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vehicles actually merited. so, no. a ceo who sits in his office, visits his operations, conducts good meetings, makes balanced decisions based on data but doesn't project the image of the company in an exciting way to the public is going to fail. where as, so far, my view is still that tesla is headed for big trouble but you can't convince the share holders of that. >> well, bob, we'll see if jim hackett can convey that sense of excitement and urgency when he formally takes over. thanks very much for your time. >> sure, you're welcome. when we come back, we top the state of tech with an early investor in companies like facebook, netflix, air b&b and zillow. with the dow up 21 points and the nasdaq and the s&p hanging in positive territory and not too far way from record highs. looking for balance in your digestive system?
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welcome back to "squawk alley." check out shares of buffalo wild wings. they are moving higher. they are voting for actress nominees bergen and mcguire. they have made a compelling case for change. we'll have more coming up after the break. keep it right here. we'll see you in a couple minutes. s through usaa is so effortless, that you feel like you're a part of the family. i love that i can pass the membership to my children. we're the williams family, and we're usaa members for life.
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good morning, everybody. once again, i'm sue herera. your cnbc news update. british police raiding an apartment in the center of manchester. they arrested three more men in connection with the concert attack. the manchester police chief saying it is very clear it is a network they are investigating. first lady, melania trump visiting a vatican-owned children's hospital in rome. she met with 15 children where she sat and drew pictures. as you saw, she also took some selfies and greeted young people in the pediatric cardiology department. some incredible video of a fuel tank or truck exploding in flames. it happened tuesday in atwater, california. it was carrying about 9,000 gallons of fuel when it overturned on a ramp next to a gas station. the driver unfortunately was
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killed in that accident. the mysterious millionaire who purchased a $24.1 million lotto ticket in new york city has been found. the individual claimed the prize yesterday just two days before the winning ticket was set to expire. the winner said the news coverage about the ticket prompted him to search his home where it was located among other older tickets. that is one lucky guy. that's the news update this hour. back downtown to "squawk alley." sarah, can you imagine if it expired and you found it? >> no, but i can imagine losing something. i sort of understand. >> he is a lucky guy. >> glad he found the winning ticket. >> let's get to sema modi. >> a mixed session in europe. what's notable are the gains in the uk stock market. the ftse erasing yesterday's loss following the bombing in manchester. the european off its low for the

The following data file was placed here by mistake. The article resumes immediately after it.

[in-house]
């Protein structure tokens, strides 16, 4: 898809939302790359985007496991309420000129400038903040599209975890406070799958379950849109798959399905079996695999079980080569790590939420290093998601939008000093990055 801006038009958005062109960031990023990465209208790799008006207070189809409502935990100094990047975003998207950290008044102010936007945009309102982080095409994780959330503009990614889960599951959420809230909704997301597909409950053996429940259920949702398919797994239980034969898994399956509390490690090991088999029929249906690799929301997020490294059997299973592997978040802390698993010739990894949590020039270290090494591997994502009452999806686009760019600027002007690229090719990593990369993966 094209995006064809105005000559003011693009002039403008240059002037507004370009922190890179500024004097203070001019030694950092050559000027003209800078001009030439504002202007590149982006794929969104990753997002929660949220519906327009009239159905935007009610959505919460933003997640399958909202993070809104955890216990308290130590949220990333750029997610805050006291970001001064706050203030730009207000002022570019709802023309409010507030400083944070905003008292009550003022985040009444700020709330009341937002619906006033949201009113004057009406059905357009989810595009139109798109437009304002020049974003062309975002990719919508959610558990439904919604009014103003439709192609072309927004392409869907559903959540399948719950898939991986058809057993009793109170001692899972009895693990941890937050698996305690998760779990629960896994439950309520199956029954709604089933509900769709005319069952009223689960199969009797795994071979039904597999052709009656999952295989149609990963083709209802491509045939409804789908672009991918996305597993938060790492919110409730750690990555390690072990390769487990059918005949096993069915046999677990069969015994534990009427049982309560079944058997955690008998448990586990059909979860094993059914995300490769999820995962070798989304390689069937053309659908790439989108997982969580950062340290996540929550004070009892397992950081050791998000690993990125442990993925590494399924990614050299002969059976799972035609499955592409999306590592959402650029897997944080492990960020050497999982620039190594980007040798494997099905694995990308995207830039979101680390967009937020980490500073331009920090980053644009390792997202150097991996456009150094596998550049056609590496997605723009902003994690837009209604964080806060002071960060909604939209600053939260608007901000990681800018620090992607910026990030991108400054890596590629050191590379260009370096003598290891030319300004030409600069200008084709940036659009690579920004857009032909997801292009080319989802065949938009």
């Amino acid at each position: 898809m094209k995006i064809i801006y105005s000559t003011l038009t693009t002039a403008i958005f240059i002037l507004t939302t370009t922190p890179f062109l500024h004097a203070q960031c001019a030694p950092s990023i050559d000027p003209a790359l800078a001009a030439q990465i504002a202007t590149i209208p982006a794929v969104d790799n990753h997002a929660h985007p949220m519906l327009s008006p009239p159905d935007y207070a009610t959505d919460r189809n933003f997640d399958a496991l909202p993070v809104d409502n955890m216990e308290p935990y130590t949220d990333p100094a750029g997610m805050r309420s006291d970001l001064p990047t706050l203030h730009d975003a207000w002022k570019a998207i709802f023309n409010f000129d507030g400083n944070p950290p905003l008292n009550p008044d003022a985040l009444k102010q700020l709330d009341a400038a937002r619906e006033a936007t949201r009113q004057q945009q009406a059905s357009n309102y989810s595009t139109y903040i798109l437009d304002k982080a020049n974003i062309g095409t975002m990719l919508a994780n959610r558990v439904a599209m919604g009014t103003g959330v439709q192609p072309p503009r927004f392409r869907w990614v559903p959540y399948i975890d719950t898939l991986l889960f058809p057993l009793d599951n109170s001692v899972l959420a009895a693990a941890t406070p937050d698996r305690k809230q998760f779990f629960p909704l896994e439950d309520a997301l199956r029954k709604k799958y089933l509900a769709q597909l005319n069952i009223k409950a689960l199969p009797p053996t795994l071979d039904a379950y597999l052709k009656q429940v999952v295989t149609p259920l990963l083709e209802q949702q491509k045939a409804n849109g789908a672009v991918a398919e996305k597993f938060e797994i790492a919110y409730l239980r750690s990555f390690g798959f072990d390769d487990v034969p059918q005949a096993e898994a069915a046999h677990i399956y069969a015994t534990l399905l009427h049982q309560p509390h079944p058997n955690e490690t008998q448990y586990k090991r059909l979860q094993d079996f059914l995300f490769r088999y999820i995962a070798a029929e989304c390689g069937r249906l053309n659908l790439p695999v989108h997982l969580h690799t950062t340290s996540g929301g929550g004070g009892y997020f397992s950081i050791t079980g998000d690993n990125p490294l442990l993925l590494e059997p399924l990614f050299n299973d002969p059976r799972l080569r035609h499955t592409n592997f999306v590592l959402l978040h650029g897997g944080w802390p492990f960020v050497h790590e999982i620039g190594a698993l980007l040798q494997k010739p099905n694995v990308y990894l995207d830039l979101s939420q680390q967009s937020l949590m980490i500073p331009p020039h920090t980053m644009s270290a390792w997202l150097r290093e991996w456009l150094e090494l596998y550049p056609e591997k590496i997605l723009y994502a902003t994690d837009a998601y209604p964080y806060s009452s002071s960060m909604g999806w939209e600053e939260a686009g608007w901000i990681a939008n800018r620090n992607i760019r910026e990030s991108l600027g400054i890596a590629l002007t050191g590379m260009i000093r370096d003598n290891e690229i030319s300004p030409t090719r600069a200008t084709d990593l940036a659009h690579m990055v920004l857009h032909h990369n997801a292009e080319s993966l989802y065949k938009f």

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day shaking off the concerns about moody down grading china's credit rating for the first time in 20 years. let's talk financials. deutsche bank is near lows. democrats on the u.s. house financial committee have written a letter to ceo john ckreon seeking whether president trump's and his families bank accounts had any connection with russia. mario draghi saying there is no reason to deviate from the policy path put out by the bank. euro zone activity is at a 60 or high. the tech sector has its groove back p amo. among the biggest gainers, the fang stocks, facebook, amazon, netflix and google with double
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digit gains. netflix leading the pack. joining us now exclusively, one of the company's earliest investors. founding general partner as technology crossover ventures whose roster hits include air b&b, facebook, and netflix. good morning, jay. >> good morning. glad to be here. >> first of all, give me your take on the overall tech ecosystem. farhad manjoo calls it is far five. is that good for innovation and the start-up ecosystem for investors like you or is that bad? >> i think broadly we are the back drop to technology. i have been doing this since 1982 back when dinosaurs seemed to roam the earth. the growth and profit potential in technology is phenomenal. devices get better, faster, cheaper, super smart
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entrepreneurs take advantage of it and figure out new applications to disrupt industry and grow really big businesses. the large cap technology companies today are great examples of that. that's what gets a lot of us up in the morning to try to identify the next generation of those leaders. those are all phenomenal companies you mentioned, very well positioned for the future, have shown ability to have visionary ceos and constantly innovate as public companies which is something that is often underestimated. >> one thing that puzzles me sometimes. these huge tech giants with all this cash are spending money opening up retail stores including bookstores and buying content from media companies. are they out of ideas? stha that's supposed to be the dinosaurs from 1982. they are spending their money on that now. >> i can't comment too much on opening of bookstores. it does feel a little bit like back to the future. i would say in the case of amazon, a lot of the technology applying to the bookstores is